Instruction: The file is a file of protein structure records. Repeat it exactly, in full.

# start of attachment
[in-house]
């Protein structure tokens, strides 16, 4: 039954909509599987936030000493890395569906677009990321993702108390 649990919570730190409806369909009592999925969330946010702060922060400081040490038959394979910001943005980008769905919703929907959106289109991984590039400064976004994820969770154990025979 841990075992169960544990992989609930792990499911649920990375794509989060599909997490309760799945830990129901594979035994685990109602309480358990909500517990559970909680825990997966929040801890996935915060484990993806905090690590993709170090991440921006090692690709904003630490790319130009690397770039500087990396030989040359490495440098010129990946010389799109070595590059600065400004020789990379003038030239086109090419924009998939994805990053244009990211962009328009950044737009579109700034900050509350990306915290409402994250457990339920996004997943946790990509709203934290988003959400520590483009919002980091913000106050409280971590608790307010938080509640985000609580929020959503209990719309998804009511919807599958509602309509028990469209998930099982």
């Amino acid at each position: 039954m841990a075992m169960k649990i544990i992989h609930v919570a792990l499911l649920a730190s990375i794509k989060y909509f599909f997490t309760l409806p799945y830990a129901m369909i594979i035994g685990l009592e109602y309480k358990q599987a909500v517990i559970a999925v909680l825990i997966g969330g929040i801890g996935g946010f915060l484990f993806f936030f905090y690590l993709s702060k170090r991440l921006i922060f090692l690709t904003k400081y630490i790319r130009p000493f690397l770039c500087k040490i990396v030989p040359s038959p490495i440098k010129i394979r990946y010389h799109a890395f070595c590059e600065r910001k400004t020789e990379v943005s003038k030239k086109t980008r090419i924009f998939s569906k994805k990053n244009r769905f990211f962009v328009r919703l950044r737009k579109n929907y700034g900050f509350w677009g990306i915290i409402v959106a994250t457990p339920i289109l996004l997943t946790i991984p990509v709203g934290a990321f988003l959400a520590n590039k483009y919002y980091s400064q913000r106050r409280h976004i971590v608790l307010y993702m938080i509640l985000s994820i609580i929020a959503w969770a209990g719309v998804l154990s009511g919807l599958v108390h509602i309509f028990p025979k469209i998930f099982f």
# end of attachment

[in-house]
């Protein structure tokens, strides 16, 4: 039954909509599987936030000493890395569906677009990321993702108390 649990919570730190409806369909009592999925969330946010702060922060400081040490038959394979910001943005980008769905919703929907959106289109991984590039400064976004994820969770154990025979 841990075992169960544990992989609930792990499911649920990375794509989060599909997490309760799945830990129901594979035994685990109602309480358990909500517990559970909680825990997966929040801890996935915060484990993806905090690590993709170090991440921006090692690709904003630490790319130009690397770039500087990396030989040359490495440098010129990946010389799109070595590059600065400004020789990379003038030239086109090419924009998939994805990053244009990211962009328009950044737009579109700034900050509350990306915290409402994250457990339920996004997943946790990509709203934290988003959400520590483009919002980091913000106050409280971590608790307010938080509640985000609580929020959503209990719309998804009511919807599958509602309509028990469209998930099982």
């Amino acid at each position: 039954m841990a075992m169960k649990i544990i992989h609930v919570a792990l499911l649920a730190s990375i794509k989060y909509f599909f997490t309760l409806p799945y830990a129901m369909i594979i035994g685990l009592e109602y309480k358990q599987a909500v517990i559970a999925v909680l825990i997966g969330g929040i801890g996935g946010f915060l484990f993806f936030f905090y690590l993709s702060k170090r991440l921006i922060f090692l690709t904003k400081y630490i790319r130009p000493f690397l770039c500087k040490i990396v030989p040359s038959p490495i440098k010129i394979r990946y010389h799109a890395f070595c590059e600065r910001k400004t020789e990379v943005s003038k030239k086109t980008r090419i924009f998939s569906k994805k990053n244009r769905f990211f962009v328009r919703l950044r737009k579109n929907y700034g900050f509350w677009g990306i915290i409402v959106a994250t457990p339920i289109l996004l997943t946790i991984p990509v709203g934290a990321f988003l959400a520590n590039k483009y919002y980091s400064q913000r106050r409280h976004i971590v608790l307010y993702m938080i509640l985000s994820i609580i929020a959503w969770a209990g719309v998804l154990s009511g919807l599958v108390h509602i309509f028990p025979k469209i998930f099982f």